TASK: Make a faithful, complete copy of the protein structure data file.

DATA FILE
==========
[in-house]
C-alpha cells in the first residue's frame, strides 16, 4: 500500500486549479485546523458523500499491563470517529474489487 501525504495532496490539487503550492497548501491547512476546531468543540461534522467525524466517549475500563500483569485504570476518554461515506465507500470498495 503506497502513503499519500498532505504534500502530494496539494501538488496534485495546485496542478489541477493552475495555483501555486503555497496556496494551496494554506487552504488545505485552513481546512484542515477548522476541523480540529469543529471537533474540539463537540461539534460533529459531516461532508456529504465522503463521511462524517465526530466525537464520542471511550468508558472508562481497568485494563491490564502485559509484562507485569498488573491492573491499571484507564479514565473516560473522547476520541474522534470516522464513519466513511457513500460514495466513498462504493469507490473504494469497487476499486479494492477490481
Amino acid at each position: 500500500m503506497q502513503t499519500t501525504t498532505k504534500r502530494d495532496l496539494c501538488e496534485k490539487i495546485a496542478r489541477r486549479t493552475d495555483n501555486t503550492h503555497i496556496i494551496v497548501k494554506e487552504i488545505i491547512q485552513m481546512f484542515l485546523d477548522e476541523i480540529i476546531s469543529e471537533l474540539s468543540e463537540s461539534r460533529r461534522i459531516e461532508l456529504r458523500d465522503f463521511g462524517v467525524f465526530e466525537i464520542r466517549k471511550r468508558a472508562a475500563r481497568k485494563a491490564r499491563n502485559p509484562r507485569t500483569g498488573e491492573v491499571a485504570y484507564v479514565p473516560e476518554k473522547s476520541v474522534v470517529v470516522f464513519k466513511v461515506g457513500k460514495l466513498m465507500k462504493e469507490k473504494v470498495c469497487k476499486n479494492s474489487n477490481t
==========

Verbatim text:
[in-house]
C-alpha cells in the first residue's frame, strides 16, 4: 500500500486549479485546523458523500499491563470517529474489487 501525504495532496490539487503550492497548501491547512476546531468543540461534522467525524466517549475500563500483569485504570476518554461515506465507500470498495 503506497502513503499519500498532505504534500502530494496539494501538488496534485495546485496542478489541477493552475495555483501555486503555497496556496494551496494554506487552504488545505485552513481546512484542515477548522476541523480540529469543529471537533474540539463537540461539534460533529459531516461532508456529504465522503463521511462524517465526530466525537464520542471511550468508558472508562481497568485494563491490564502485559509484562507485569498488573491492573491499571484507564479514565473516560473522547476520541474522534470516522464513519466513511457513500460514495466513498462504493469507490473504494469497487476499486479494492477490481
Amino acid at each position: 500500500m503506497q502513503t499519500t501525504t498532505k504534500r502530494d495532496l496539494c501538488e496534485k490539487i495546485a496542478r489541477r486549479t493552475d495555483n501555486t503550492h503555497i496556496i494551496v497548501k494554506e487552504i488545505i491547512q485552513m481546512f484542515l485546523d477548522e476541523i480540529i476546531s469543529e471537533l474540539s468543540e463537540s461539534r460533529r461534522i459531516e461532508l456529504r458523500d465522503f463521511g462524517v467525524f465526530e466525537i464520542r466517549k471511550r468508558a472508562a475500563r481497568k485494563a491490564r499491563n502485559p509484562r507485569t500483569g498488573e491492573v491499571a485504570y484507564v479514565p473516560e476518554k473522547s476520541v474522534v470517529v470516522f464513519k466513511v461515506g457513500k460514495l466513498m465507500k462504493e469507490k473504494v470498495c469497487k476499486n479494492s474489487n477490481t